A new report by the Department of Education, released this week, confirms that young people of color are dramatically underserved by the public school system compared to their white counterparts. "Racial minorities are more likely than white students to be suspended from school, to have less access to rigorous math and science classes, and to be taught by lower-paid teachers with less experience," reports the New York Times. Sadly, the problem looks like it may be even worse than expected, with the differences starting all the way back in preschool. From the New York Times:
One of the striking statistics to emerge from the data, based on information collected during the 2011-12 academic year, was that even as early as preschool, black students face harsher discipline than other students.
While black children make up 18 percent of preschool enrollment, close to half of all preschool children who are suspended more than once are African-American.
“To see that young African-American students — or babies, as I call them — are being suspended from pre-K programs at such horrendous rates is deeply troubling,” said Leticia Smith-Evans, interim director of education practice at the NAACP Legal Defense and Educational Fund.
Social-justice activists have been raising the alarm for years now about the "school-to-prison pipeline," which the ACLU describes "as a disturbing national trend wherein children are funneled out of public schools and into the juvenile and criminal justice systems." It works like this: Students, especially students of color, are hit with outrageous and disproportionate disciplinary measures in the school system. At best, that causes them to fall behind in their classes, but it can also result in students being suspended or shuffled off to separate classes for troublemakers, causing higher dropout rates and the subsequent higher unemployment and imprisonment rates. Sometimes schools turn to the police, who then arresting kids for minor infractions, treating them as criminals instead of young students who need support.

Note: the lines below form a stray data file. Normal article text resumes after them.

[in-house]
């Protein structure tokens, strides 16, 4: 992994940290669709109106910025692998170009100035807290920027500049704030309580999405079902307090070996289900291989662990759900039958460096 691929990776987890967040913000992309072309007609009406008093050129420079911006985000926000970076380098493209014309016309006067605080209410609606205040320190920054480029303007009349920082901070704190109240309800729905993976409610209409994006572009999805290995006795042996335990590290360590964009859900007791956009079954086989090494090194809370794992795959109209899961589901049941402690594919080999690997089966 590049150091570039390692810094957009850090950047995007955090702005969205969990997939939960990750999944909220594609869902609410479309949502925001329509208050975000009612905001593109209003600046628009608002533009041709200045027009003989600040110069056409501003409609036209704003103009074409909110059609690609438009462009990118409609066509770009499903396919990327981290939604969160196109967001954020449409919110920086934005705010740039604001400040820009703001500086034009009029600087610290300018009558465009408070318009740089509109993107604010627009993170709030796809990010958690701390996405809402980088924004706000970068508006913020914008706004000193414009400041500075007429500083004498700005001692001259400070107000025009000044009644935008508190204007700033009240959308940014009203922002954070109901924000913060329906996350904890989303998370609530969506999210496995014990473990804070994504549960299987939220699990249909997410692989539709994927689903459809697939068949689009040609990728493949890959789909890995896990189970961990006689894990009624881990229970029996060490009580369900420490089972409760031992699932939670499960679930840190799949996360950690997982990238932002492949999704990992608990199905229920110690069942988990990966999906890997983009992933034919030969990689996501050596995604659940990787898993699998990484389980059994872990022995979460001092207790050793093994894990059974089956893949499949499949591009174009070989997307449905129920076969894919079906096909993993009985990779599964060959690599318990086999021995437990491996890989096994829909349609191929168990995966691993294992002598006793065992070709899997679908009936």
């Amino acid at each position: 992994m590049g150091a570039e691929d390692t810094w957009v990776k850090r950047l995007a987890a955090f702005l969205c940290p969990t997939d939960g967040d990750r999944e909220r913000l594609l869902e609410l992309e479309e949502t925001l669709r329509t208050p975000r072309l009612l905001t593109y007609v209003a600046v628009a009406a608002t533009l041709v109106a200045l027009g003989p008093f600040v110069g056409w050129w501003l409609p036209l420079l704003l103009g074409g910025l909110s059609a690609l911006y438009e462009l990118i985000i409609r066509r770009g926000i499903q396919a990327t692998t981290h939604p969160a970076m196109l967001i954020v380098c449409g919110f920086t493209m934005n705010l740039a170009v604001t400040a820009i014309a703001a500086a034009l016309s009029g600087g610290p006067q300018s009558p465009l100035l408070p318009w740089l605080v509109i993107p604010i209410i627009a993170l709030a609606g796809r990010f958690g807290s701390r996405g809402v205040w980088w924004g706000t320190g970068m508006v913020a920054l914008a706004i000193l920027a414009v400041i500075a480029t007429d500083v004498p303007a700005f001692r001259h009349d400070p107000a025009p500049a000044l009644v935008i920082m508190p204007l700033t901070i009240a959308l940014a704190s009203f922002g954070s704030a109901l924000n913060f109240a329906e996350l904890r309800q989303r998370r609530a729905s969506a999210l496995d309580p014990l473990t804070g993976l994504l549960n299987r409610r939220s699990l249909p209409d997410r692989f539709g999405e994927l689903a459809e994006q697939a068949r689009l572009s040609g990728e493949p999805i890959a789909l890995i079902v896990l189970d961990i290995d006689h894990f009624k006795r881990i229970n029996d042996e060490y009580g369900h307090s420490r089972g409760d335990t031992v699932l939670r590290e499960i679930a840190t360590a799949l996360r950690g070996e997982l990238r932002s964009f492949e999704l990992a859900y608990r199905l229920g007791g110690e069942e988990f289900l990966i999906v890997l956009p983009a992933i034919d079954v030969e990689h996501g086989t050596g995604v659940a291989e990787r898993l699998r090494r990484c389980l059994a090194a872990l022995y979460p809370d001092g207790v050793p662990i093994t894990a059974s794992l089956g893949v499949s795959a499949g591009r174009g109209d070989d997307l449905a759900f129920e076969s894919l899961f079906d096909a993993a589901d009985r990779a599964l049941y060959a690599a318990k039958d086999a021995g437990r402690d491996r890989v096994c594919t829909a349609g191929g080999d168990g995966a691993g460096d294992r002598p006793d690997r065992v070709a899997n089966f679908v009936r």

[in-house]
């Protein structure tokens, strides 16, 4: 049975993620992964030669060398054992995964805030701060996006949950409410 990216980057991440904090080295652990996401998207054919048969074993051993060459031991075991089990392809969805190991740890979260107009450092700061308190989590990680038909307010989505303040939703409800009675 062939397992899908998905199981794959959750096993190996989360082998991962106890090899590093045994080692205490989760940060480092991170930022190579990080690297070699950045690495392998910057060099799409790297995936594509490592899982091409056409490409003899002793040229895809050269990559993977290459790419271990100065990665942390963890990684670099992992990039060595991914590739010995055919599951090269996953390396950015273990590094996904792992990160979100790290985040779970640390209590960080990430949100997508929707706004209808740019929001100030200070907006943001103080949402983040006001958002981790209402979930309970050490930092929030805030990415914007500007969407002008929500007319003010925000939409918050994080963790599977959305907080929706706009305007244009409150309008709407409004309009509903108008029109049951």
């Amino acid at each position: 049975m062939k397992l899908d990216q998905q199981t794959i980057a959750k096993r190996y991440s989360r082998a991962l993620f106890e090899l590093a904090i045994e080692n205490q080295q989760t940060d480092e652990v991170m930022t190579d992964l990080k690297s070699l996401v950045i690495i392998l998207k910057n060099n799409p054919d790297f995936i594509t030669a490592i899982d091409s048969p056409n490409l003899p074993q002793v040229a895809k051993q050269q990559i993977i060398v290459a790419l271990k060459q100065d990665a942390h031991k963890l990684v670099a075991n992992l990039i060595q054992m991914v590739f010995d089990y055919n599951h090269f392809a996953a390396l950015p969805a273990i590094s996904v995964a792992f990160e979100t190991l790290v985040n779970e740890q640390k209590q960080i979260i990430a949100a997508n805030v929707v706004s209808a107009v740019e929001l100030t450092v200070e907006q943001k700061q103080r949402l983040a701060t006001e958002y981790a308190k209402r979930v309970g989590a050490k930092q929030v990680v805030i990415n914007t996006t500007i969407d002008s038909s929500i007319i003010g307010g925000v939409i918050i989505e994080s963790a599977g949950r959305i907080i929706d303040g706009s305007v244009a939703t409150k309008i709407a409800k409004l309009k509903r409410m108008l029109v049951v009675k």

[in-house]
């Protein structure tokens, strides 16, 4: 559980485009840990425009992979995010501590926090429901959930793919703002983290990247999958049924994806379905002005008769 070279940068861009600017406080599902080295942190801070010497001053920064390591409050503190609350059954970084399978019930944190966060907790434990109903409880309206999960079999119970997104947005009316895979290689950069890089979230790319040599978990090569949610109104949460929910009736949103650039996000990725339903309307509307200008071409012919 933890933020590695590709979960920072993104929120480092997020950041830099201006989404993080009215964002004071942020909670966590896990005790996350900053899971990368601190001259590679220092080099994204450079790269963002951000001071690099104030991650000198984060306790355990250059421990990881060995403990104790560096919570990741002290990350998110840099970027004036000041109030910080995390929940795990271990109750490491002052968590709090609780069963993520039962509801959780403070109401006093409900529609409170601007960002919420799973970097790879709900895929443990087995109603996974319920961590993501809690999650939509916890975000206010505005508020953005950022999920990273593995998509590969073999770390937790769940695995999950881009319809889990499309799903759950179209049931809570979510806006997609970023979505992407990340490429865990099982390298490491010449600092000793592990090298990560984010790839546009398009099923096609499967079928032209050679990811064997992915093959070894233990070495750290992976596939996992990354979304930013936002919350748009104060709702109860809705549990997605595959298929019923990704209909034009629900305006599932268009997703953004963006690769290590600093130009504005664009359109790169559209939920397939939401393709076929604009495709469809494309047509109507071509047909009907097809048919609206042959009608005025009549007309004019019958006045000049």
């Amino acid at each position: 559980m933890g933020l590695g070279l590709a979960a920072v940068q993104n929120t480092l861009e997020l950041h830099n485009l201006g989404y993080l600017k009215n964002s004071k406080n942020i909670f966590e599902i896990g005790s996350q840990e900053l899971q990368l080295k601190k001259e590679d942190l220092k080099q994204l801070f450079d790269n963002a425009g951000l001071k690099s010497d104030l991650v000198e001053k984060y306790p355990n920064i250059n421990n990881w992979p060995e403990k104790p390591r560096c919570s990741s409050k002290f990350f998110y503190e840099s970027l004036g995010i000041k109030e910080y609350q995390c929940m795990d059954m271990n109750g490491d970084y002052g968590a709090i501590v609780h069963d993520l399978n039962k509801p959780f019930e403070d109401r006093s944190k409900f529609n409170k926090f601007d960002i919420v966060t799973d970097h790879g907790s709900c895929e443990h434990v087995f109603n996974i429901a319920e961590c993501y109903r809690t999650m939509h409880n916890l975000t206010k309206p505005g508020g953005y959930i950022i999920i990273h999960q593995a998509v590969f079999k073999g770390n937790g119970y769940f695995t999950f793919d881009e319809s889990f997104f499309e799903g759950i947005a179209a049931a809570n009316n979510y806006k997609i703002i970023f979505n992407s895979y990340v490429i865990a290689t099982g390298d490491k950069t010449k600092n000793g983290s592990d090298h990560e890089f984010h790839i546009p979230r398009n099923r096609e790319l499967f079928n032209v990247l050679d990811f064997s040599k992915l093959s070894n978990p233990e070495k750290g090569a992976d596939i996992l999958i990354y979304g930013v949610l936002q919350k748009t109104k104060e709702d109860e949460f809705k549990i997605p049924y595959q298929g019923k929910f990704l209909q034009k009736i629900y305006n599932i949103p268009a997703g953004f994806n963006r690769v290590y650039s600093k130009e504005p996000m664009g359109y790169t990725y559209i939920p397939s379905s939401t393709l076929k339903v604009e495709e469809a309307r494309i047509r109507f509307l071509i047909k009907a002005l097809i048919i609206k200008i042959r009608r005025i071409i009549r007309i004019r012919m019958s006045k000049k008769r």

That this is happening in junior high and high schools is well-known, but the new report suggests that black students are being funneled into the school-to-prison pipeline as young as 4 and 5 years old. "It’s incredible to think about or fathom what pre-K students could be doing to get suspended from schools," Smith-Evans told the New York Times. It's hard to see any other explanation for this than that even the youngest children of color are subject to widespread racial discrimination and abuse.
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